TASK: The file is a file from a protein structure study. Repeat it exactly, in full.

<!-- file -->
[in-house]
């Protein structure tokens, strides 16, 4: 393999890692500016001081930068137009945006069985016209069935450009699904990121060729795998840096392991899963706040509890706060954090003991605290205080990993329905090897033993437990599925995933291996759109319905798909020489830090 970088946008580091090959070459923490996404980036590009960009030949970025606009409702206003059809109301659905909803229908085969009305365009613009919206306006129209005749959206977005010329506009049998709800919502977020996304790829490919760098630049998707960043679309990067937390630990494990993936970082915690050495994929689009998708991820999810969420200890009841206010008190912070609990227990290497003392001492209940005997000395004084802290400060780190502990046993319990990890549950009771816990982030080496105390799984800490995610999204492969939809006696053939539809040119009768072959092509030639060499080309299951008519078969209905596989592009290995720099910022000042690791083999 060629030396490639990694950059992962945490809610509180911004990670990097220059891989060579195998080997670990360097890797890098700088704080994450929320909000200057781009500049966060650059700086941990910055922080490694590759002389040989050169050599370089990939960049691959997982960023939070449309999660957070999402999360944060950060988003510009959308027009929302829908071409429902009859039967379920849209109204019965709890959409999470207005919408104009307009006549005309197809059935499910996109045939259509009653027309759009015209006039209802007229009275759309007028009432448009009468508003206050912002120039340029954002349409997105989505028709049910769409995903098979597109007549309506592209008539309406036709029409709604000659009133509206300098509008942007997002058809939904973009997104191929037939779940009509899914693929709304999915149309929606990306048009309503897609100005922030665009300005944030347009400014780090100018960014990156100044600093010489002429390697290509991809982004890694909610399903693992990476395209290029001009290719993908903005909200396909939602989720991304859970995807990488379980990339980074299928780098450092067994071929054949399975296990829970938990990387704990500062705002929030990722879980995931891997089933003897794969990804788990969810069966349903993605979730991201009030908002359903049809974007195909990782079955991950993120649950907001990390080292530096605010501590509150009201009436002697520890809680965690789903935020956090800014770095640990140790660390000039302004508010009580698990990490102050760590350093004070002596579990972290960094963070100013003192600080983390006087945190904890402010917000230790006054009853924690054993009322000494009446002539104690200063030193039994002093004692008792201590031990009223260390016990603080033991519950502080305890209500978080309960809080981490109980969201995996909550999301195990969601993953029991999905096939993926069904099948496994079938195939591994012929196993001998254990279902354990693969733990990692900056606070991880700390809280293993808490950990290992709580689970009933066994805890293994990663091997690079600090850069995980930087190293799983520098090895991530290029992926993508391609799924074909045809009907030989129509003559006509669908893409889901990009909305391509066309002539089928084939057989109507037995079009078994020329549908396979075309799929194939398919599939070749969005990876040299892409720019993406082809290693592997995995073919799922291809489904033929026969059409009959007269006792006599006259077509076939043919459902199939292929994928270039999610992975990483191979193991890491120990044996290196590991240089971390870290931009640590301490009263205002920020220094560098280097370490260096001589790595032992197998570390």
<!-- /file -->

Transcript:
[in-house]
């Protein structure tokens, strides 16, 4: 393999890692500016001081930068137009945006069985016209069935450009699904990121060729795998840096392991899963706040509890706060954090003991605290205080990993329905090897033993437990599925995933291996759109319905798909020489830090 970088946008580091090959070459923490996404980036590009960009030949970025606009409702206003059809109301659905909803229908085969009305365009613009919206306006129209005749959206977005010329506009049998709800919502977020996304790829490919760098630049998707960043679309990067937390630990494990993936970082915690050495994929689009998708991820999810969420200890009841206010008190912070609990227990290497003392001492209940005997000395004084802290400060780190502990046993319990990890549950009771816990982030080496105390799984800490995610999204492969939809006696053939539809040119009768072959092509030639060499080309299951008519078969209905596989592009290995720099910022000042690791083999 060629030396490639990694950059992962945490809610509180911004990670990097220059891989060579195998080997670990360097890797890098700088704080994450929320909000200057781009500049966060650059700086941990910055922080490694590759002389040989050169050599370089990939960049691959997982960023939070449309999660957070999402999360944060950060988003510009959308027009929302829908071409429902009859039967379920849209109204019965709890959409999470207005919408104009307009006549005309197809059935499910996109045939259509009653027309759009015209006039209802007229009275759309007028009432448009009468508003206050912002120039340029954002349409997105989505028709049910769409995903098979597109007549309506592209008539309406036709029409709604000659009133509206300098509008942007997002058809939904973009997104191929037939779940009509899914693929709304999915149309929606990306048009309503897609100005922030665009300005944030347009400014780090100018960014990156100044600093010489002429390697290509991809982004890694909610399903693992990476395209290029001009290719993908903005909200396909939602989720991304859970995807990488379980990339980074299928780098450092067994071929054949399975296990829970938990990387704990500062705002929030990722879980995931891997089933003897794969990804788990969810069966349903993605979730991201009030908002359903049809974007195909990782079955991950993120649950907001990390080292530096605010501590509150009201009436002697520890809680965690789903935020956090800014770095640990140790660390000039302004508010009580698990990490102050760590350093004070002596579990972290960094963070100013003192600080983390006087945190904890402010917000230790006054009853924690054993009322000494009446002539104690200063030193039994002093004692008792201590031990009223260390016990603080033991519950502080305890209500978080309960809080981490109980969201995996909550999301195990969601993953029991999905096939993926069904099948496994079938195939591994012929196993001998254990279902354990693969733990990692900056606070991880700390809280293993808490950990290992709580689970009933066994805890293994990663091997690079600090850069995980930087190293799983520098090895991530290029992926993508391609799924074909045809009907030989129509003559006509669908893409889901990009909305391509066309002539089928084939057989109507037995079009078994020329549908396979075309799929194939398919599939070749969005990876040299892409720019993406082809290693592997995995073919799922291809489904033929026969059409009959007269006792006599006259077509076939043919459902199939292929994928270039999610992975990483191979193991890491120990044996290196590991240089971390870290931009640590301490009263205002920020220094560098280097370490260096001589790595032992197998570390």